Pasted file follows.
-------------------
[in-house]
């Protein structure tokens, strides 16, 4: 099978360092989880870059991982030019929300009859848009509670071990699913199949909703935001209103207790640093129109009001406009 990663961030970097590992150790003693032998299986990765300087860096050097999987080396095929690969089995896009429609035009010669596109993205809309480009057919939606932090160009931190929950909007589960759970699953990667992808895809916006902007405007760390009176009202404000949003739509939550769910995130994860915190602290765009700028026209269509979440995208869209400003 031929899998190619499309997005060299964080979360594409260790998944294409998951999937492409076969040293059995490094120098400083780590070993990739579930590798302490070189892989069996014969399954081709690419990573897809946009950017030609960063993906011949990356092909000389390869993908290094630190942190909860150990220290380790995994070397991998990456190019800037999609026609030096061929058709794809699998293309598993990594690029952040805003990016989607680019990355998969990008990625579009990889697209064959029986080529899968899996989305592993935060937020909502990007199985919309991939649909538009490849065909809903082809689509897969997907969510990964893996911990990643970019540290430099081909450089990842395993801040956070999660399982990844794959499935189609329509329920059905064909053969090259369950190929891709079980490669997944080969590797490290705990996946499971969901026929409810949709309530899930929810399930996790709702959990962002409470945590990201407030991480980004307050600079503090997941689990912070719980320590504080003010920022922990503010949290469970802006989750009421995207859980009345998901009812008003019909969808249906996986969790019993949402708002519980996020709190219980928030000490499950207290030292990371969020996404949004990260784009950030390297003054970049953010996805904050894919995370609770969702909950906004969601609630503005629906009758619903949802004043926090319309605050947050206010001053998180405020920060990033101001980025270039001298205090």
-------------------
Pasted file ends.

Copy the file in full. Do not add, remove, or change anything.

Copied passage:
[in-house]
């Protein structure tokens, strides 16, 4: 099978360092989880870059991982030019929300009859848009509670071990699913199949909703935001209103207790640093129109009001406009 990663961030970097590992150790003693032998299986990765300087860096050097999987080396095929690969089995896009429609035009010669596109993205809309480009057919939606932090160009931190929950909007589960759970699953990667992808895809916006902007405007760390009176009202404000949003739509939550769910995130994860915190602290765009700028026209269509979440995208869209400003 031929899998190619499309997005060299964080979360594409260790998944294409998951999937492409076969040293059995490094120098400083780590070993990739579930590798302490070189892989069996014969399954081709690419990573897809946009950017030609960063993906011949990356092909000389390869993908290094630190942190909860150990220290380790995994070397991998990456190019800037999609026609030096061929058709794809699998293309598993990594690029952040805003990016989607680019990355998969990008990625579009990889697209064959029986080529899968899996989305592993935060937020909502990007199985919309991939649909538009490849065909809903082809689509897969997907969510990964893996911990990643970019540290430099081909450089990842395993801040956070999660399982990844794959499935189609329509329920059905064909053969090259369950190929891709079980490669997944080969590797490290705990996946499971969901026929409810949709309530899930929810399930996790709702959990962002409470945590990201407030991480980004307050600079503090997941689990912070719980320590504080003010920022922990503010949290469970802006989750009421995207859980009345998901009812008003019909969808249906996986969790019993949402708002519980996020709190219980928030000490499950207290030292990371969020996404949004990260784009950030390297003054970049953010996805904050894919995370609770969702909950906004969601609630503005629906009758619903949802004043926090319309605050947050206010001053998180405020920060990033101001980025270039001298205090």